It's a nice bonus that this year it lands on a Friday, meaning that there's no need to abstain from meat. (I like abstaining from meat on Lenten Fridays; but I also enjoy the occasional reprieve.)

At this time of year, on this blog, it's been my custom to post an excerpt from Eamon de Valera's famous "comely maidens" speech, from St. Patrick's Day 1943.

This year is the eightieth anniversary of the speech, which was broadcast at ten p.m. on Radio Éireann. It only lasted ten minutes.

I have an article about the speech in the St. Patrick's Day edition of Ireland's Own.

Anyway, here is the most famous part. Much-mocked as it is, I suspect few (if any) of this blog's readers require any defence of it.

The ideal Ireland that we would have, the Ireland that we dreamed of, would be the home of a people who valued material wealth only as a basis for right living, of a people who, satisfied with frugal comfort, devoted their leisure to the things of the spirit – a land whose countryside would be bright with cosy homesteads, whose fields and villages would be joyous with the sounds of industry, with the romping of sturdy children, the contest of athletic youths and the laughter of happy maidens, whose firesides would be forums for the wisdom of serene old age. The home, in short, of a people living the life that God desires that men should live.

Happy St. Patrick's Day!

Monday, March 13, 2023

Eating and Drinking

I don't think I've ever written a post about eating and drinking. Yesterday, I was in a café looking at people eating and drinking, and I had the idea for a blog post about it.

I love eating and drinking, but I tend to dislike conversations about eating and drinking. Foodie conversations bore me. I'm sure this is my loss. But I find myself struggling to find something to say in foodie conversations. Once I've said whether I like or don't like the taste of something, I don't really know where to go from there. Again, I'm sure it's a lack of imagination or appreciation on my part. (I hate the idea that not being interested in something is ever a cause to boast.)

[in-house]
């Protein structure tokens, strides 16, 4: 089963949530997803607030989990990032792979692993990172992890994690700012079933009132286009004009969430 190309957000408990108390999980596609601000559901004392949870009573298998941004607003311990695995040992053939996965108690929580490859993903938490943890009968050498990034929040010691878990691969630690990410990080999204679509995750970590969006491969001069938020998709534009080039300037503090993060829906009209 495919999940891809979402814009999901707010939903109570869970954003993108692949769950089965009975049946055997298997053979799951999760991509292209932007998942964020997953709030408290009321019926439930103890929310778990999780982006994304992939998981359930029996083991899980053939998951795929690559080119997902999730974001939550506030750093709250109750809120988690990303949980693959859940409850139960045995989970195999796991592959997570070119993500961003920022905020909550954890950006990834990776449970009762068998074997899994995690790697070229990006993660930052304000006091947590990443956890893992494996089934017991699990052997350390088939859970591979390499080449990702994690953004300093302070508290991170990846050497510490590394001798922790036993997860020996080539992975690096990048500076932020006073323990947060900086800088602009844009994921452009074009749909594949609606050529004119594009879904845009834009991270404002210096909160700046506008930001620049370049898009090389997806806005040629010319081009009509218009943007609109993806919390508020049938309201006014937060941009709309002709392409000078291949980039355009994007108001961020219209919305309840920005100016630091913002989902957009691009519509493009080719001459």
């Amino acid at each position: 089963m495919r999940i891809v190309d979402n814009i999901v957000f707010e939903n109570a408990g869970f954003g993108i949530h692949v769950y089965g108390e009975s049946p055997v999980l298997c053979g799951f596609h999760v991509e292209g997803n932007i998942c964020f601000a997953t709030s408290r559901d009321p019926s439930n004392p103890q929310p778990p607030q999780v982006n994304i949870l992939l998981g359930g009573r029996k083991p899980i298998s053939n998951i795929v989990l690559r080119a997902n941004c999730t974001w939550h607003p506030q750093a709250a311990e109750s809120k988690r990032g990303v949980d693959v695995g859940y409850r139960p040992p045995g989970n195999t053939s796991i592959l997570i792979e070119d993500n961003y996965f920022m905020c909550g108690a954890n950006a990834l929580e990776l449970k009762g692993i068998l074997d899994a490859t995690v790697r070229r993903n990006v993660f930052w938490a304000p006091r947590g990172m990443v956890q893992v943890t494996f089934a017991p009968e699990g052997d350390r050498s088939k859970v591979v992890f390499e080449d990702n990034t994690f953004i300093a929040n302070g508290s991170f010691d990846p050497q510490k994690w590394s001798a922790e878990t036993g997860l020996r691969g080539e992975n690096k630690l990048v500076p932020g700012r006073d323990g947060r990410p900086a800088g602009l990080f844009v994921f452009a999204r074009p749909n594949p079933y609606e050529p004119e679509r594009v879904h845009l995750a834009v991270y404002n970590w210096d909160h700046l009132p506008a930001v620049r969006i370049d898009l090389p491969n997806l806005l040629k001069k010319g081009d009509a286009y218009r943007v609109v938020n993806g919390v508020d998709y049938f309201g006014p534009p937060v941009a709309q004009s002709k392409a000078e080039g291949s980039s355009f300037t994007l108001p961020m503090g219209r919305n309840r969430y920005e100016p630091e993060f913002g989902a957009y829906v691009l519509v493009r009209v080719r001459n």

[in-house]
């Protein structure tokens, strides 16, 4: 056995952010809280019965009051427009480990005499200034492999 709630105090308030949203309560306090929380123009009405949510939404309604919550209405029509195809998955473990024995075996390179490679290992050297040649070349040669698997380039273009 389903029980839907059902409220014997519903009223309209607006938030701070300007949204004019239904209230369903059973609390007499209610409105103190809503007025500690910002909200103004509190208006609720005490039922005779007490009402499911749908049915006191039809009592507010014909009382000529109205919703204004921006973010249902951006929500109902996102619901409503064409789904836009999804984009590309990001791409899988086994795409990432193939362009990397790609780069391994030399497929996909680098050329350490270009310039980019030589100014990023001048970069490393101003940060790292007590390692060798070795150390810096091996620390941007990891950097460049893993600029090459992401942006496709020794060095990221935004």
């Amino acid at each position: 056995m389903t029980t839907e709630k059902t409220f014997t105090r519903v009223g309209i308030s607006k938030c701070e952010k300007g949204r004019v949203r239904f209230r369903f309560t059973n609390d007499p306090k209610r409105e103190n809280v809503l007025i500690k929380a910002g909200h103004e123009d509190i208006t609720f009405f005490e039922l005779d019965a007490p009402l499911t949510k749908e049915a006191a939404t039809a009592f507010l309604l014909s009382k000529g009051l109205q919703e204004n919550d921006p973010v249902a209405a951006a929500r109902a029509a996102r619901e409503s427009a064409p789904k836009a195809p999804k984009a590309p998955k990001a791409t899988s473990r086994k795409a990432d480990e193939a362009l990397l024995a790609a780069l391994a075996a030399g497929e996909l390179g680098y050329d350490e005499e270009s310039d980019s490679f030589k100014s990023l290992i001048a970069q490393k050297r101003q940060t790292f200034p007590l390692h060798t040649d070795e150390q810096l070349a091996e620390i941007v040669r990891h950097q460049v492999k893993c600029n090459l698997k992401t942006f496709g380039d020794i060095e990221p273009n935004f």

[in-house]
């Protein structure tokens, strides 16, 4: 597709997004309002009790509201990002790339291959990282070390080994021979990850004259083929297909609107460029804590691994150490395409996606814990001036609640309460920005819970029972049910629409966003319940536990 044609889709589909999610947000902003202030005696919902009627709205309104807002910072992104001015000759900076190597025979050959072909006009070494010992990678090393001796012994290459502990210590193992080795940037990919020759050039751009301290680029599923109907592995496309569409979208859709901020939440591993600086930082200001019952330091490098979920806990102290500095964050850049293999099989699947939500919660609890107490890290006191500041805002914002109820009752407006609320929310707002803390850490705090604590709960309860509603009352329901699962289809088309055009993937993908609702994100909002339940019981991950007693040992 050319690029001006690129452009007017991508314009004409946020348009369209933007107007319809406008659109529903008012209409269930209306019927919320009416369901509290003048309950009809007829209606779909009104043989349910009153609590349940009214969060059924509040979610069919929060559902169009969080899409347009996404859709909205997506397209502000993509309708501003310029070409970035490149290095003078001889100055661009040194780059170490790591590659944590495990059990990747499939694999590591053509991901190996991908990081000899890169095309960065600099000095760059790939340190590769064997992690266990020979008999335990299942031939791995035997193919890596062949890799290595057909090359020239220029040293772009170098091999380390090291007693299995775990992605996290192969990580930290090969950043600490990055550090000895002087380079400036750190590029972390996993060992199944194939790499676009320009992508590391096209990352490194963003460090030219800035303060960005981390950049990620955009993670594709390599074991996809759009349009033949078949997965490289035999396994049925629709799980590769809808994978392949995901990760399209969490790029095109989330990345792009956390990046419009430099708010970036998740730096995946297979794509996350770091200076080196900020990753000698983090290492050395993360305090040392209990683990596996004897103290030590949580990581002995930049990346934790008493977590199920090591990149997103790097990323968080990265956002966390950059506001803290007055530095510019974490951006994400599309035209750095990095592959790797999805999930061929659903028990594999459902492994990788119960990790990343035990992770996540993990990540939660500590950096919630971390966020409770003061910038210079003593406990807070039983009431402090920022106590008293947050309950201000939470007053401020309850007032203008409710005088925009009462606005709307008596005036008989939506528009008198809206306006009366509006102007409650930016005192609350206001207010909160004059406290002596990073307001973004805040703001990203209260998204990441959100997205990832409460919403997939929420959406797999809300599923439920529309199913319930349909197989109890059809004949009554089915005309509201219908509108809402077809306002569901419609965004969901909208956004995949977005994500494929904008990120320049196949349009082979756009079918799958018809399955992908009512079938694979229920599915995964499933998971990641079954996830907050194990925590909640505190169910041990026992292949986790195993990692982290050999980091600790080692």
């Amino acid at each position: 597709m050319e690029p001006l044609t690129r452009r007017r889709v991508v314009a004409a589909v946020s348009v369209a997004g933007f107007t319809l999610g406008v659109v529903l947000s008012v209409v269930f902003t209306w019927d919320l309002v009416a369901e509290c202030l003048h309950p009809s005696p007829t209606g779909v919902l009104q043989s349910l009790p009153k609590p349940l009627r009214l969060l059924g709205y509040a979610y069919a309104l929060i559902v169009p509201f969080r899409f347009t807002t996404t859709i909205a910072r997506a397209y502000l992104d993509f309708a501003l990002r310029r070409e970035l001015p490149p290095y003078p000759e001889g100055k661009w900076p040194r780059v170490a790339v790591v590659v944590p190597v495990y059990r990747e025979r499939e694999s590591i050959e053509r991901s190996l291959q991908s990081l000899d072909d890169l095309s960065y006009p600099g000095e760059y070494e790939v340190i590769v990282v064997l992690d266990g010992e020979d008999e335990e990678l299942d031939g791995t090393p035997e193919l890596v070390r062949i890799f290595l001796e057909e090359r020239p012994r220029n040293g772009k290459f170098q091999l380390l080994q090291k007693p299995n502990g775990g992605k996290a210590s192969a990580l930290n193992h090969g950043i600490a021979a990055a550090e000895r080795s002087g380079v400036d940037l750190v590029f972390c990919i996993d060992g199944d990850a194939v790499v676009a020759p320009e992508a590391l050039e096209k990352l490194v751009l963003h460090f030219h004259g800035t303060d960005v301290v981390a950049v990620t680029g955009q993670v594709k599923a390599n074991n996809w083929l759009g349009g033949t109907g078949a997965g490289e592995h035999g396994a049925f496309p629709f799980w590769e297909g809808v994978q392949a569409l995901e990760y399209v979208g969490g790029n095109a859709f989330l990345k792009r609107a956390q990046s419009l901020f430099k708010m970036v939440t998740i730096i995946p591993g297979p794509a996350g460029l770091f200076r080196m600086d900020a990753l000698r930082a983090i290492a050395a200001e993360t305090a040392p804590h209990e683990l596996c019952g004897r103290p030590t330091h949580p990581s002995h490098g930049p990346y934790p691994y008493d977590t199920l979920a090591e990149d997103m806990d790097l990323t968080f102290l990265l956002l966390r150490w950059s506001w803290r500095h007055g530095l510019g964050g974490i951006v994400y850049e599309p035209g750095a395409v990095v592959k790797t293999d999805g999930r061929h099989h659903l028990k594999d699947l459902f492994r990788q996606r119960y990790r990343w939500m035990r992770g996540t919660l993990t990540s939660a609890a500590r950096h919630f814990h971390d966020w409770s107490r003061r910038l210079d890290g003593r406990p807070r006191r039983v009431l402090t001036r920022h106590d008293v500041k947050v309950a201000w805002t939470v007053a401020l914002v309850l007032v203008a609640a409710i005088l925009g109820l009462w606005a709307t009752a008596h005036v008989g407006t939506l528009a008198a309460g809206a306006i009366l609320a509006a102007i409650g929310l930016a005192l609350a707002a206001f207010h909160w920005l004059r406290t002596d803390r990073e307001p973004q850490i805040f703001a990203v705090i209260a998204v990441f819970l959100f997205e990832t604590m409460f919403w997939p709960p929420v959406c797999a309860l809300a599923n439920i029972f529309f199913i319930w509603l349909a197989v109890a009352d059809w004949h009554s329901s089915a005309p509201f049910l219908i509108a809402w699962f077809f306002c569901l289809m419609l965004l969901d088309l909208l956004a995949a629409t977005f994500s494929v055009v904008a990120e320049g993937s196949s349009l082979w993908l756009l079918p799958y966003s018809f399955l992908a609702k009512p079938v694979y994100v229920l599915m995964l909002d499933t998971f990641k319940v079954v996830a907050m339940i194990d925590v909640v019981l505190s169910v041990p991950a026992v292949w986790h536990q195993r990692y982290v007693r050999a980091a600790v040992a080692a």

I've noticed that foodies are generally light eaters, while hearty eaters (like myself) are often not foodies. Perhaps this is because hearty eaters like to know what they're getting. I take my food so seriously that I don't want to experiment. I want to eat what I know I will like-- and lots of it.

I've been a hearty eater all my life. (A "trencherman" was an old word for this, one whose loss I regret.) When I was a kid, I was chubby, and I got cruelly teased about it, which caused me a lot of anguish. I've lost and put on weight throughout my adulthood. I don't get neurotic about it. Right now, I'm overweight, but not remarkably so. (I was at a funeral a few weeks ago and someone who hadn't seen me for months said: "You've lost weight.")

Anyway, the point of this blog post isn't my weight. I just want to make the point that I like eating and drinking, and I've always liked eating and drinking. I've never really understood the sentence: "I forgot to eat". I've never forgotten to eat. Pretty much the only times I don't feel like eating are when I'm nauseous. I think I could easily have three dinners every day.

And of course, not all the pleasures of food and drink are to do with the actual eating. There's an element of ceremony, ritual, cheerfulness. This is what struck me when I was in the restaurant yesterday. I realized how much pleasure I took in the spectacle of people eating and drinking, the atmosphere. The clink of cutlery on plates, the scent of food, the steam rising from tea and coffee, the whole air of enjoyment.

I especially like the sight of people drinking tea and coffee. The simple sight of somebody holding a cup of coffee gives me pleasure. (I like the phrase "a cuppa joe".) The simplicity of the pleasure is part of the appeal. I find myself thinking: "Well, whatever else is going on in that person's life, whatever else is happening in the world, they can at least enjoy a cup of coffee right now, on this day, in this moment."

And, the threat of food shortages aside, there's something very dependable about the pleasures of food and drink. They come around on a daily basis. Unless I die unexpectedly in the very near future, I'm almost certainly going to have another cake, another sandwich, another piece of chocolate. I may well have many, many more in my future. That's something to look forward to, to be grateful for.

The simple pleasures of food and drink are also a pleasing contrast to the more sophisticated pleasure that tend to be the focus of our lives-- whatever is occupying us at the moment, be it work, a hobby, the news, family, study, all the multitude of activities that preoccupy us. I've notice that the meals and drinks I enjoy the most are the ones I eat or drink while I'm intent on something else (I don't necessarily mean doing that thing while eating). It's an added pleasure.